Like many Americans, Christopher Kilmartin, a professor emeritus of psychological science at the University of Mary Washington, couldn’t bear to watch the last presidential debate.
"It’s too painful for me," Mr. Kilmartin said of the insult-filled encounter between Hillary Clinton and Donald J. Trump.
Unlike most Americans, however, Mr. Kilmartin is a mental-health professional who can apply scientific terms to what has been taking place and then offer voters educated conclusions about what it might mean.
In the behavior of Mr. Trump — who repeatedly blurted out denials as Mrs. Clinton criticized his treatment of women and the disabled, and his statements on nuclear weapons and the Iraq war — Mr. Kilmartin sees evidence of what psychologists call "narcissistic rage."
It doesn’t mean Mr. Trump is likely to go around hitting people, Mr. Kilmartin explained. "But I think a person who is prone to narcissistic rage is a dangerous person to have in the White House, because he can push the button down," he said, referring to starting a nuclear war.
Mr. Kilmartin is among those mental-health experts who believe such professional assessments should be shared publicly. "If we have reliable, evidence-based knowledge that is important for people to know, then I don’t think we should be withholding it," he said.
Others in his extended field, however, aren’t so sure. Some argue that professional diagnoses of a subject’s mental health should be made only by experts who have personally examined that individual. Discussing a psychological evaluation in public, they say, is never appropriate without the subject’s consent.
"I don’t think that, without an examination of an individual, one can make an assessment of the person’s psychological profile," said Maria A. Oquendo, a professor of psychiatry at Columbia University who is also president of the American Psychiatric Association.
An expert can observe the public behavior of a political candidate, Dr. Oquendo said. "But you really cannot know what is motivating the behavior or what the underlying thought process is," she said.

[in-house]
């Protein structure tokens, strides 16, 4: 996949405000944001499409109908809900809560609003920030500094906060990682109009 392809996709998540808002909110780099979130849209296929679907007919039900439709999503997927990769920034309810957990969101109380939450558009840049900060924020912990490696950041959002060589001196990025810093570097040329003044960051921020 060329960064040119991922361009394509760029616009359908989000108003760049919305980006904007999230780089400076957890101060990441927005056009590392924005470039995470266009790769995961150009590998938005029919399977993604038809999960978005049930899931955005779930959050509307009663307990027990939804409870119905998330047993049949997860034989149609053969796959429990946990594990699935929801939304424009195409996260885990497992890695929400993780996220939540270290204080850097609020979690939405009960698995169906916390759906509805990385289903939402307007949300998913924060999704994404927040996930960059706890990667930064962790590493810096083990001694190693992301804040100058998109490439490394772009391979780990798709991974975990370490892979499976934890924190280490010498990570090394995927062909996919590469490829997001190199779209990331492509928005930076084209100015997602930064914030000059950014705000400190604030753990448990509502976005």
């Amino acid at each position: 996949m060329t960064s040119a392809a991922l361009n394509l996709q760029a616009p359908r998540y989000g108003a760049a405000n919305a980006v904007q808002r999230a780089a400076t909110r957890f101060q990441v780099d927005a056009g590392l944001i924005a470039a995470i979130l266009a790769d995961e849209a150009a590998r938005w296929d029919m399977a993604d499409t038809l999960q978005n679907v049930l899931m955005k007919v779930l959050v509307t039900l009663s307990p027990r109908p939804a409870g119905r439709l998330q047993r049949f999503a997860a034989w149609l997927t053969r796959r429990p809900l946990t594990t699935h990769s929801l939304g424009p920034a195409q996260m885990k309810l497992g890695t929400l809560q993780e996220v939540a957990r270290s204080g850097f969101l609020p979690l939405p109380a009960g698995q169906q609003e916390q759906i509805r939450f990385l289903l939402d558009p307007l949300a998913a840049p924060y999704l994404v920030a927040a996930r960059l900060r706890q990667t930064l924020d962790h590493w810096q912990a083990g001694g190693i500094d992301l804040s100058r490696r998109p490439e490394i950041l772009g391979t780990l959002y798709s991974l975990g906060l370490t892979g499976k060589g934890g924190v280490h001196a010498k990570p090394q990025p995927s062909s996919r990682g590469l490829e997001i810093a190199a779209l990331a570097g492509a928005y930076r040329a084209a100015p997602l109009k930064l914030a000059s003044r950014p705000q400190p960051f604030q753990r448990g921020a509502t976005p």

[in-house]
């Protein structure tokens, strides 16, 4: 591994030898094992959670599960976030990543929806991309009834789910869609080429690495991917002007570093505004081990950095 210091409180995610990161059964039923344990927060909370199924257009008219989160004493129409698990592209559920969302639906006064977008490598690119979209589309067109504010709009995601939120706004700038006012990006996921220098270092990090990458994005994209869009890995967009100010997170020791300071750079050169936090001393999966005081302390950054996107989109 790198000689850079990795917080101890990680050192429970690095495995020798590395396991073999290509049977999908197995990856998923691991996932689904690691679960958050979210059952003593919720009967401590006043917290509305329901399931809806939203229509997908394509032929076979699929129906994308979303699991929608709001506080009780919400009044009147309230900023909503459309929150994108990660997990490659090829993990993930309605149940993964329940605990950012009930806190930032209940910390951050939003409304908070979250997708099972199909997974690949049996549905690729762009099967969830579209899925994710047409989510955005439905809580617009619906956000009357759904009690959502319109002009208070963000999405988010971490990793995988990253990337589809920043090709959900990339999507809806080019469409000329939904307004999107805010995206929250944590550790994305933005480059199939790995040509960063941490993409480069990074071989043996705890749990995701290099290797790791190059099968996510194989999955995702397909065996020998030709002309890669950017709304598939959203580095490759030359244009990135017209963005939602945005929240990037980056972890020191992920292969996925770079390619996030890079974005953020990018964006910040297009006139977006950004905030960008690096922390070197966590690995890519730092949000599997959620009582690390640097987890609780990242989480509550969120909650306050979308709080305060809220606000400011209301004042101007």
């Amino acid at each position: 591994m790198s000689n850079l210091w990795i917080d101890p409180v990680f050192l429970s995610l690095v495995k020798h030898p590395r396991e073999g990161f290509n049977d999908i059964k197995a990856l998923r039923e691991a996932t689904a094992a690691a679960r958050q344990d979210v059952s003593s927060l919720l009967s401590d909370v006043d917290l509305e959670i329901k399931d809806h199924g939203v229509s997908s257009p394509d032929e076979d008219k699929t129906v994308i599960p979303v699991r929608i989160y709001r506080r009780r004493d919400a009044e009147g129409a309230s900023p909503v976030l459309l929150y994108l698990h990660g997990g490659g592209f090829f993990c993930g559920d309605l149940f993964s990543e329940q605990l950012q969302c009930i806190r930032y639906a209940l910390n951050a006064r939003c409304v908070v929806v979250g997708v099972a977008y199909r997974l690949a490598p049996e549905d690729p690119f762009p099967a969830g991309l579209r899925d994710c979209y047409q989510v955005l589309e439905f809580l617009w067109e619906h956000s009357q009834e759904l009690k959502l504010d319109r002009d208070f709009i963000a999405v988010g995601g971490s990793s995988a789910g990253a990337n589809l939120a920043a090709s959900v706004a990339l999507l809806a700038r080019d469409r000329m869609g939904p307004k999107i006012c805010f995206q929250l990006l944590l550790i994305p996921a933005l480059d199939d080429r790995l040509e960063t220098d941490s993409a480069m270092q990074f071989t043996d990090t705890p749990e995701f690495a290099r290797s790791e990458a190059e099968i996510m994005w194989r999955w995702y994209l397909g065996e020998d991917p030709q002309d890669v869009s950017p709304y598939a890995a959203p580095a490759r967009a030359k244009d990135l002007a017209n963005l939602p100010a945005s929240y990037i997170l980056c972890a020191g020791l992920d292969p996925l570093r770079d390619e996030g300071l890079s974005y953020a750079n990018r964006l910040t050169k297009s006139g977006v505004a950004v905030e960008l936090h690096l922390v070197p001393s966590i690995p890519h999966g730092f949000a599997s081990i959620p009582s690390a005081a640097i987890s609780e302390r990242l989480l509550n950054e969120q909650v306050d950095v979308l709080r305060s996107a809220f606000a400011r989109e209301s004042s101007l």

Revisiting the ‘Goldwater Rule’
Dr. Oquendo recently reminded members of the psychiatric association about a professional code, dating to the 1970s, that bars psychiatrists from offering professional opinions on public figures they have not examined in person.
Mr. Kilmartin, meanwhile, is a member of the much larger American Psychological Association, which does not have such restrictions.
The differing professional approaches have become a cause for soul searching among many mental-health experts, some of whom are left to wonder if a rigid interpretation of patients’ rights is really in the best interest of the people they have dedicated themselves to serving.
Dan P. McAdams, a professor of personality and developmental psychology at Northwestern University, is among those struggling to get the balance right. Mr. McAdams wrote an 8,700-word essay this past summer in The Atlantic speculating on how Mr. Trump’s behavioral characteristics — including "narcissism," "disagreeableness," and "grandiosity" — might shape his presidency.
Although not a member of the psychiatric association, Mr. McAdams said he respects its so-called Goldwater rule, which was enacted as a rebuke to a 1964 magazine poll in which nearly 2,000 psychiatrists offered their opinion on whether Sen. Barry Goldwater of Arizona, the Republican presidential nominee, was mentally fit to be president. (Most said he was not.)
Others in the psychological association are conflicted, Mr. McAdams said. He described colleagues as saying: "I can either violate the rule and be true to some kind of higher concern I may have regarding his dangerousness, or I could sit silent and then violate my own moral compunction."